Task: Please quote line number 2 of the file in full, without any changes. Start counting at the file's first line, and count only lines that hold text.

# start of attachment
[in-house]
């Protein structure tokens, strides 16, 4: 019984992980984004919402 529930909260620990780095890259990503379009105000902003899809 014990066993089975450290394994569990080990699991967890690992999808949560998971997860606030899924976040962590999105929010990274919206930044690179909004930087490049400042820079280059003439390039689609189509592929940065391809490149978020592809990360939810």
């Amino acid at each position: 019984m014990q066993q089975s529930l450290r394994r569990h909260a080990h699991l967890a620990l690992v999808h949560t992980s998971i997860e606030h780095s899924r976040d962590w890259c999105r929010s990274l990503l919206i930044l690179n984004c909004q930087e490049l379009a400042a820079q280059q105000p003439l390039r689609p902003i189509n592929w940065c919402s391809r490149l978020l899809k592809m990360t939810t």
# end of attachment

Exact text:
């Protein structure tokens, strides 16, 4: 019984992980984004919402 529930909260620990780095890259990503379009105000902003899809 014990066993089975450290394994569990080990699991967890690992999808949560998971997860606030899924976040962590999105929010990274919206930044690179909004930087490049400042820079280059003439390039689609189509592929940065391809490149978020592809990360939810």